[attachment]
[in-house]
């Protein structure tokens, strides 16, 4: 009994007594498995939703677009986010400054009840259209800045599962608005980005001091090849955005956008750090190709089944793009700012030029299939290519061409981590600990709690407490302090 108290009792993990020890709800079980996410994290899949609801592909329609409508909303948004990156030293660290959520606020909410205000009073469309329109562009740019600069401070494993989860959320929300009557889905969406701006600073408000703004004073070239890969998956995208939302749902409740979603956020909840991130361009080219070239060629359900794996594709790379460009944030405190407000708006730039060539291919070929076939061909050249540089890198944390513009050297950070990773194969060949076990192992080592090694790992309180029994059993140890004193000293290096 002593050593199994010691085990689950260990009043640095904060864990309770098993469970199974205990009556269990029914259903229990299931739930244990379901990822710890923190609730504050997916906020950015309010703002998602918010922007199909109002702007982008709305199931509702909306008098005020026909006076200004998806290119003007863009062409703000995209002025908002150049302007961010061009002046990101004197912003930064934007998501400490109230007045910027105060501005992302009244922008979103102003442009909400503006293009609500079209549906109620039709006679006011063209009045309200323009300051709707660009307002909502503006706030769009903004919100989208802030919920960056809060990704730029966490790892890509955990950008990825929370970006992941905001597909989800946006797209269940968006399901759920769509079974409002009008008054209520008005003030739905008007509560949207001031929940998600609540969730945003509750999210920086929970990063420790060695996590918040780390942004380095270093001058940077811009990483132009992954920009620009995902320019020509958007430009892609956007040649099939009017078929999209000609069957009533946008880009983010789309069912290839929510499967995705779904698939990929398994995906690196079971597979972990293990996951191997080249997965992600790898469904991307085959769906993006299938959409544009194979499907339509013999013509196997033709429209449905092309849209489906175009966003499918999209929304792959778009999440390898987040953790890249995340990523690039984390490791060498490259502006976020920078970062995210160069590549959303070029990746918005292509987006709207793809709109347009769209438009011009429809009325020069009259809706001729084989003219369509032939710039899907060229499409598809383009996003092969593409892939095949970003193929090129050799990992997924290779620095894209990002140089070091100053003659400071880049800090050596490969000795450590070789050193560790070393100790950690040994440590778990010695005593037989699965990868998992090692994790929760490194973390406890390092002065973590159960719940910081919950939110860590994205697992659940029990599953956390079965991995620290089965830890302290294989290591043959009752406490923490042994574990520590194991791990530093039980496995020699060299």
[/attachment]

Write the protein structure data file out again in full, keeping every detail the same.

[in-house]
């Protein structure tokens, strides 16, 4: 009994007594498995939703677009986010400054009840259209800045599962608005980005001091090849955005956008750090190709089944793009700012030029299939290519061409981590600990709690407490302090 108290009792993990020890709800079980996410994290899949609801592909329609409508909303948004990156030293660290959520606020909410205000009073469309329109562009740019600069401070494993989860959320929300009557889905969406701006600073408000703004004073070239890969998956995208939302749902409740979603956020909840991130361009080219070239060629359900794996594709790379460009944030405190407000708006730039060539291919070929076939061909050249540089890198944390513009050297950070990773194969060949076990192992080592090694790992309180029994059993140890004193000293290096 002593050593199994010691085990689950260990009043640095904060864990309770098993469970199974205990009556269990029914259903229990299931739930244990379901990822710890923190609730504050997916906020950015309010703002998602918010922007199909109002702007982008709305199931509702909306008098005020026909006076200004998806290119003007863009062409703000995209002025908002150049302007961010061009002046990101004197912003930064934007998501400490109230007045910027105060501005992302009244922008979103102003442009909400503006293009609500079209549906109620039709006679006011063209009045309200323009300051709707660009307002909502503006706030769009903004919100989208802030919920960056809060990704730029966490790892890509955990950008990825929370970006992941905001597909989800946006797209269940968006399901759920769509079974409002009008008054209520008005003030739905008007509560949207001031929940998600609540969730945003509750999210920086929970990063420790060695996590918040780390942004380095270093001058940077811009990483132009992954920009620009995902320019020509958007430009892609956007040649099939009017078929999209000609069957009533946008880009983010789309069912290839929510499967995705779904698939990929398994995906690196079971597979972990293990996951191997080249997965992600790898469904991307085959769906993006299938959409544009194979499907339509013999013509196997033709429209449905092309849209489906175009966003499918999209929304792959778009999440390898987040953790890249995340990523690039984390490791060498490259502006976020920078970062995210160069590549959303070029990746918005292509987006709207793809709109347009769209438009011009429809009325020069009259809706001729084989003219369509032939710039899907060229499409598809383009996003092969593409892939095949970003193929090129050799990992997924290779620095894209990002140089070091100053003659400071880049800090050596490969000795450590070789050193560790070393100790950690040994440590778990010695005593037989699965990868998992090692994790929760490194973390406890390092002065973590159960719940910081919950939110860590994205697992659940029990599953956390079965991995620290089965830890302290294989290591043959009752406490923490042994574990520590194991791990530093039980496995020699060299």